Welch-Rose Award

The ASPPH Welch-Rose Award recognizes the highest standards of leadership and scholarship in public health and honors individuals in two categories: 1) Distinguished Academic Public Health Service – individuals who have made a significant and lasting impact in academic public health; 2) Distinguished Public Health Service – individuals who have made lifetime contributions to the field of public health.

The award also honors Drs. Wickliffe Rose and William Henry Welch whose seminal 1915 report continues to serve as a central reference point for the design of academic public health.

The 2021 awardees will be presented with their award and speak during the 2021 ASPPH Annual Meeting.

2021 Winners

2021 ASPPH Welch-Rose Award - Public Health Service

We are pleased to announce the 2021 winner of the ASPPH Welch-Rose Award for Distinguished Public Health Service, Dr. Anthony Fauci. This award recognizes individuals who have made significant lifetime contributions to the field of public health.

Dr. Fauci has had an extraordinary and unique career in public health and medicine and has demonstrated a lifelong commitment to social justice. He has served with distinction during his tenure at the National Institutes of Health and in leadership roles as an advisor to six presidents.

Dr. Fauci received his medical degree from Cornell University and undergraduate degree from the College of the Holy Cross. Currently, Dr Fauci has authored or coauthored over 1,000 scientific publications and several textbooks including the 17th edition of Harrison’s Manual of Medicine. His work has earned him untold numbers of awards and honors including the nation’s highest civilian award, the Presidential Medal of Freedom. This year, Time magazine named him to the list of the 100 most influential people for 2020.

In 1984, Dr. Fauci became the fifth Director of National Institute of Allergy and Infectious Diseases (NIAID). In this position, Dr. Fauci oversees an extensive research portfolio of applied and basic research to prevent, diagnose and treat infectious diseases such as HI/AIDs, tuberculosis, malaria, and illnesses from potential agents of bioterrorism. His commitment to outstanding clinical medicine and effective public health measures helped lead to the identification of AIDS.

During the past year, Dr. Fauci has become the nation’s most trusted voice on dealing with the coronavirus pandemic. He has served as one of the leading members of the White House Coronavirus Task Force. In this role he has been a needed source of unvarnished truth for the entire country. Dr. Fauci has provided sage guidance and science-based analysis to a nation craving for information it can trust. He is that rare leader who combines tremendous authority with personal humility. That’s why America trusts him. He has been an inspiration to public health and medical workers around the world and to all Americans.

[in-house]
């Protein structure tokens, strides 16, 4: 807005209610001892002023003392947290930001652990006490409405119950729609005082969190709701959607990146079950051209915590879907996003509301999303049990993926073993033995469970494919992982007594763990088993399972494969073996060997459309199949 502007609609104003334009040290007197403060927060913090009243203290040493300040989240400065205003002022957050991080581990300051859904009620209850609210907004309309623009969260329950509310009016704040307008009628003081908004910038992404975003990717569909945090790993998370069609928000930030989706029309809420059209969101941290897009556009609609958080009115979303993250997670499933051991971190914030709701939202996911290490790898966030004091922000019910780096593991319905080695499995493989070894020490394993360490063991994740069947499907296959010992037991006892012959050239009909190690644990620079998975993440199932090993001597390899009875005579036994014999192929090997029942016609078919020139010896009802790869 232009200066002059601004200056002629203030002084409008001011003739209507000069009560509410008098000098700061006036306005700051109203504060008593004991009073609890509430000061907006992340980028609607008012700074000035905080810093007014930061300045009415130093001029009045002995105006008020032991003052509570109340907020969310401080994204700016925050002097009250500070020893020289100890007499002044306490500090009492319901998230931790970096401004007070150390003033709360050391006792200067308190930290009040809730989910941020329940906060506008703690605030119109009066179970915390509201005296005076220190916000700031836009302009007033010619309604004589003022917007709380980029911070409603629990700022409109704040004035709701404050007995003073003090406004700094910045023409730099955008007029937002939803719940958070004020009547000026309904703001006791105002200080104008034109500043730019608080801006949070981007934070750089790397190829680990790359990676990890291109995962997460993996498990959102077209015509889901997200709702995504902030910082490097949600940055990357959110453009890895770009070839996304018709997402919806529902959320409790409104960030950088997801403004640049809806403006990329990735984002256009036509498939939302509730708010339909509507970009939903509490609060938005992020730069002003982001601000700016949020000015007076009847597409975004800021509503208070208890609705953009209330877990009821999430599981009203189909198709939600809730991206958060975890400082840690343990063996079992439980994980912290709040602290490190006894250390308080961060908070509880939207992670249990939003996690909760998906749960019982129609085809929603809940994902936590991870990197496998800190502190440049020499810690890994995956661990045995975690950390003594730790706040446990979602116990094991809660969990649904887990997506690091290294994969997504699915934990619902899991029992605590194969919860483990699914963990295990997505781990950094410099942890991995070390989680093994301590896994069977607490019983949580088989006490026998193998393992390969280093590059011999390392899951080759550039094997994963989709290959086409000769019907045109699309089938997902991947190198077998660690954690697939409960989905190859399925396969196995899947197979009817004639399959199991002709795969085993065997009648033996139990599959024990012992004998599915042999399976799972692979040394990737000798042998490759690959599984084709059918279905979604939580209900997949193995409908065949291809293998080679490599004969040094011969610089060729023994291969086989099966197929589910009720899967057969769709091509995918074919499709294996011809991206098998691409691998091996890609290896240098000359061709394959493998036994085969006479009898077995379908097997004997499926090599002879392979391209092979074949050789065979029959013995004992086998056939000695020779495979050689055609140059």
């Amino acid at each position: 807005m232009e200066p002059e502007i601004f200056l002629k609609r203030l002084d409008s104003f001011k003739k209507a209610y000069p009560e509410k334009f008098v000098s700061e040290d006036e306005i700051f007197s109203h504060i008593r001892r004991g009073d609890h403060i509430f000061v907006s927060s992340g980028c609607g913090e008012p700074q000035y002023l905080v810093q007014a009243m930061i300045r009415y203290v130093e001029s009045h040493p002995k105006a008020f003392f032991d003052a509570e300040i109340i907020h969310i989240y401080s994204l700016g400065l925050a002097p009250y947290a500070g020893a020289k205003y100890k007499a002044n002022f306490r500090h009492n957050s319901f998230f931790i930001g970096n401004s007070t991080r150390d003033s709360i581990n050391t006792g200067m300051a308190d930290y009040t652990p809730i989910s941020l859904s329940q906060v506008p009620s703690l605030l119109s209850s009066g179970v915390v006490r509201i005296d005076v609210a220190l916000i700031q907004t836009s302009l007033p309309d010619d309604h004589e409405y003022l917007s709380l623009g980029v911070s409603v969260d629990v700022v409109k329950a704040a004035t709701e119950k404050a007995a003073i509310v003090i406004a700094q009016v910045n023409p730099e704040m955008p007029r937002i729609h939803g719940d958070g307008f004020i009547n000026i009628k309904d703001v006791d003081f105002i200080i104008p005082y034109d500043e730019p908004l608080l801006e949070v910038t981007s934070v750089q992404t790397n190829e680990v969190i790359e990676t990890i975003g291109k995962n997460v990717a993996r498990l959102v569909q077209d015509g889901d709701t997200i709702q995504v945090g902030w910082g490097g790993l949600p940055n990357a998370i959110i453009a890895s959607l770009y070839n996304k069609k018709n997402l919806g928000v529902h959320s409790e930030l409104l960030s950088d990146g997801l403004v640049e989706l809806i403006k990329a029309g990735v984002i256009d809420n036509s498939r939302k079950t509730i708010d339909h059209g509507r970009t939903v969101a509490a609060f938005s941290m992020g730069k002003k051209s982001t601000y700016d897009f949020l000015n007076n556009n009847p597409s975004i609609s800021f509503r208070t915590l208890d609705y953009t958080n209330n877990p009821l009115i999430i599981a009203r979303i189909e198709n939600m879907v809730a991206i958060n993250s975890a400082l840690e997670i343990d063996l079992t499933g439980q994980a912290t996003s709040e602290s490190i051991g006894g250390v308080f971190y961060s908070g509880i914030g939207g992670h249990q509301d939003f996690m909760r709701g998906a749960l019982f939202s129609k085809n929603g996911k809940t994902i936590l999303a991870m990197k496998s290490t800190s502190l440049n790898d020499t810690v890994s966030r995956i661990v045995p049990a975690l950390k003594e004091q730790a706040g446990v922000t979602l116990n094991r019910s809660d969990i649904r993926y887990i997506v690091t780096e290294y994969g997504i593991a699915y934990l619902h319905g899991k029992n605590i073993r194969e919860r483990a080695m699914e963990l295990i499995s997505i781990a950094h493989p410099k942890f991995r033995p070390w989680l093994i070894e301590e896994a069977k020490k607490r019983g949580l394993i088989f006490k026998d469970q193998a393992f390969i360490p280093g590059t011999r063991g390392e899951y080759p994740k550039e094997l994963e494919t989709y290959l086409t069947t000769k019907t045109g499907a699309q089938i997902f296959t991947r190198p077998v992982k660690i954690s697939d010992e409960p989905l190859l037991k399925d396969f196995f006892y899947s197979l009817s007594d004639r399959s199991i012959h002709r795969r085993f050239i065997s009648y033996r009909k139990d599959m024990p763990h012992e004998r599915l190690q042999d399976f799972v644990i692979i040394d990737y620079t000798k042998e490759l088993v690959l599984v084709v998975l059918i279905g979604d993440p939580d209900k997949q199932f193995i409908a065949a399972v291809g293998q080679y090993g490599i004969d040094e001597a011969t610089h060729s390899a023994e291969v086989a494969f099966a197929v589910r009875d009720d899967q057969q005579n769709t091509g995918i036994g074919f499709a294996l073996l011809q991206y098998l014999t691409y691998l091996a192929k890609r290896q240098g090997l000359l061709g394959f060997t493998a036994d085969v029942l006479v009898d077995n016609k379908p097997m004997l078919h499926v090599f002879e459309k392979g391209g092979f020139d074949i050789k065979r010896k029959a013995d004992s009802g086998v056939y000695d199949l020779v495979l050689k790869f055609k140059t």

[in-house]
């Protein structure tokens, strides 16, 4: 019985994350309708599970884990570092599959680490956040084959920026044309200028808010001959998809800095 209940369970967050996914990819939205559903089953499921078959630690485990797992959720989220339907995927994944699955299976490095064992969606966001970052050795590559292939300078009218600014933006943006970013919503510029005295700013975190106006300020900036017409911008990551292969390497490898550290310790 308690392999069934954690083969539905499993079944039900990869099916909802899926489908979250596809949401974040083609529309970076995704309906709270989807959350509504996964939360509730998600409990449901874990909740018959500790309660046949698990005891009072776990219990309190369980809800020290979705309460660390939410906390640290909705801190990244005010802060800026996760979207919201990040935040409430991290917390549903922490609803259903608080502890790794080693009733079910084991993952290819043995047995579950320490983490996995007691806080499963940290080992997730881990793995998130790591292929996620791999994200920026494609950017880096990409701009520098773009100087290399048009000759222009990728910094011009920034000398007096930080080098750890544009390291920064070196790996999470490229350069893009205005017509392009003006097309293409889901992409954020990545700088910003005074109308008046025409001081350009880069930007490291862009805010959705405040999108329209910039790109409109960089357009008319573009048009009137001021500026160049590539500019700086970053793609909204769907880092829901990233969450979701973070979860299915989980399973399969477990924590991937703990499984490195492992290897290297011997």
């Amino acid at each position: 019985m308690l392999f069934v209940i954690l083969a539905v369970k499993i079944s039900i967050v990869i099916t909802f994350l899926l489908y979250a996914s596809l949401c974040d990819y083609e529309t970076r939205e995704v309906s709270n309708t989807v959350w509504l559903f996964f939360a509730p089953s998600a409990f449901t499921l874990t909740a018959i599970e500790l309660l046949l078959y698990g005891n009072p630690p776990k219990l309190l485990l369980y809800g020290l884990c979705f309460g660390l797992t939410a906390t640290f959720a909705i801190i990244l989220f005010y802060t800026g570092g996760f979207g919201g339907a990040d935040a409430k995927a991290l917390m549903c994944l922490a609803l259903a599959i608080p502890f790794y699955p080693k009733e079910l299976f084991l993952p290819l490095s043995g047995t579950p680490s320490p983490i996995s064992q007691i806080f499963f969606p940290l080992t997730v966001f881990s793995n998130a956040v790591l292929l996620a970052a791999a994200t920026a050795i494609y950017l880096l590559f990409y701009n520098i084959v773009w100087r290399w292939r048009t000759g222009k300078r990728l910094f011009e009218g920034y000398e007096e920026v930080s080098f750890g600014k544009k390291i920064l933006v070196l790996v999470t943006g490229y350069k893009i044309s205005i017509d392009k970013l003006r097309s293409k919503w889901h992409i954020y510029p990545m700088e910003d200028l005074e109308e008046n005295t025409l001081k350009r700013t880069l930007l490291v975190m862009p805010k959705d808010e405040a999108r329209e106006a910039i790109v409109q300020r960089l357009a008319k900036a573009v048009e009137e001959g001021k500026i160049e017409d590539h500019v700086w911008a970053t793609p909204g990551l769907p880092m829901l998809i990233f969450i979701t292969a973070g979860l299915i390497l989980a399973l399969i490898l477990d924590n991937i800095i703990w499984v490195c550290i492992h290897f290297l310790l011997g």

2021 ASPPH Welch-Rose Award - Academic Public Health Service

We are pleased to announce the 2021 winner of the ASPPH Welch-Rose Award for Distinguished Academic Public Health Service, Dr. Charles Mahan. This award recognizes individuals who have made a significant and lasting impact in academic public health.

Dr. Mahan is being recognized for his contributions as a physician, educator, leader, advocate and lifelong champion of both academic and practice public health  and his extraordinary commitment to professionalizing public health and his creation of the National Board of Public Health Examiners (NBPHE) and the Certification in Public Health (CPH) exam.

Dr. Mahan earned his medical degree from Northwest University and after an OB/GYN internship and fellowship in Minneapolis he joined the medical school faculty at the University of Minnesota and later at the University of Florida. In 1982 he was recruited to Tallahassee to serve as the state’s Title V MCH Director and from 1988-1995 he served as Florida’s State Health Officer, developing an acute interest in professionalizing the public health workforce.

In 1995, Dr. Mahan became the second dean of the USF College of Public Health and threw himself into ASPH work, including serving on the Council for Education in Public Health, and championing the “Academic Health Department” movement. He envisioned a more respected workforce, one recognized for its professionalism, and a more respected academic enterprise, one that would be on par with its sister medical schools.

Armed with this vision, he began discussions with then-APHA president Mohammad Akhter and the late ASPH president Harrison Spencer about ways the academic and practice communities could come together to professionalize the field. The idea for a National Board of Public Health Examiners, similar to the medical boards with which they were all familiar, was borne.

NBPHE was established in September 2005 as an independent organization, the purpose of which is to ensure that public health professionals have mastered the foundational knowledge and skills relevant to contemporary public health. Over 10,000 individuals have  sat for the exam, earning their CPH.